Here to its moorings, from which, exposed to he remained for four years, till he was many a gust, it never drifted away. one and twenty; and then, under the Now he acquired that wisdom from patronage of Dr. Fawcett, he entered above, which was to imbue his writings the baptist college at Bristol. Here his with truth, purity, and benevolence. On stay did not extend beyond a twelvethis period, surely, the great essayist month. What were the reasons of his himself would lay greatest stress, and leaving so soon, we have not heard. It linger longest.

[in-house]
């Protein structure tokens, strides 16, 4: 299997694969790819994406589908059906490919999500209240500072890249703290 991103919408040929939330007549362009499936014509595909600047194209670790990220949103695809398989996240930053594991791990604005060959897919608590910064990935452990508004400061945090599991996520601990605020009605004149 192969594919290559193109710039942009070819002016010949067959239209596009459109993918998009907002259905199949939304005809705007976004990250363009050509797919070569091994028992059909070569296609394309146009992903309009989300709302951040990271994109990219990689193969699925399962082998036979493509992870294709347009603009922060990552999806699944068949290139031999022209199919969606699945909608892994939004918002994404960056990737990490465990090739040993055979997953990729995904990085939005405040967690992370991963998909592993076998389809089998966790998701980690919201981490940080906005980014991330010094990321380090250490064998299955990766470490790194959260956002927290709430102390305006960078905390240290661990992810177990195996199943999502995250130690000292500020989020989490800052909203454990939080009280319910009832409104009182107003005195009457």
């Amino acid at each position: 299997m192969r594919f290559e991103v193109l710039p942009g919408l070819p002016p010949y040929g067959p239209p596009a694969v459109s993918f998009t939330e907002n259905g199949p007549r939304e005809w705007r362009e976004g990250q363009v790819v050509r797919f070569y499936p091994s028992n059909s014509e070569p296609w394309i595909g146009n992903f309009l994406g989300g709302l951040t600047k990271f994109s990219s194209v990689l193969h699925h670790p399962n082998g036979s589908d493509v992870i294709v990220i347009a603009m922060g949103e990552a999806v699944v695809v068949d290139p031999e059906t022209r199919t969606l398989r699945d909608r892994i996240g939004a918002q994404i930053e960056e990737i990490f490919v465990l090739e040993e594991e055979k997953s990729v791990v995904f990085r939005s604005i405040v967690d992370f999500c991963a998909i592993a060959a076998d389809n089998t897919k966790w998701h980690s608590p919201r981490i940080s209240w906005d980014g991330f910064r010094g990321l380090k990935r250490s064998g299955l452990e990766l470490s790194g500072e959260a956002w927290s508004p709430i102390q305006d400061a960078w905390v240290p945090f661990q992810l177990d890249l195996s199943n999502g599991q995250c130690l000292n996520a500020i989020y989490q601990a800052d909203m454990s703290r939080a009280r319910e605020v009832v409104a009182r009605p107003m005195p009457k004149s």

could not be dissatisfaction with bis Nor have we made the above remarks tutor, for at this time commenced that in forgetfulness of the necessity of the friendship betwixt the pupil and the divine influence to renovate the heart, Rev. Joseph Hughes, then sole tutor, or of the fact that such influence de- which was suspended only at the death scended on the mind of Mr. Foster dur- of the latter. Nor is it probable that ing the period now adverted to. The Foster's classical attainments were in Spirit of God alone, as he emphatically advance of the instruction communiand ever testified, can imbue the soul cated at the college. We have never with the love of the truth, can break the heard that he read profoundly in the heart, can humble its pride, and bring classics, and for mathematics it is said every thought into perfect subjection to he had no relish. He probably became Christ. How interesting it is to know impatient of the uniform routine of that before he was seventeen, probably academical study, and preferred the long before, young Foster had ex- | freedom of consulting the bent of his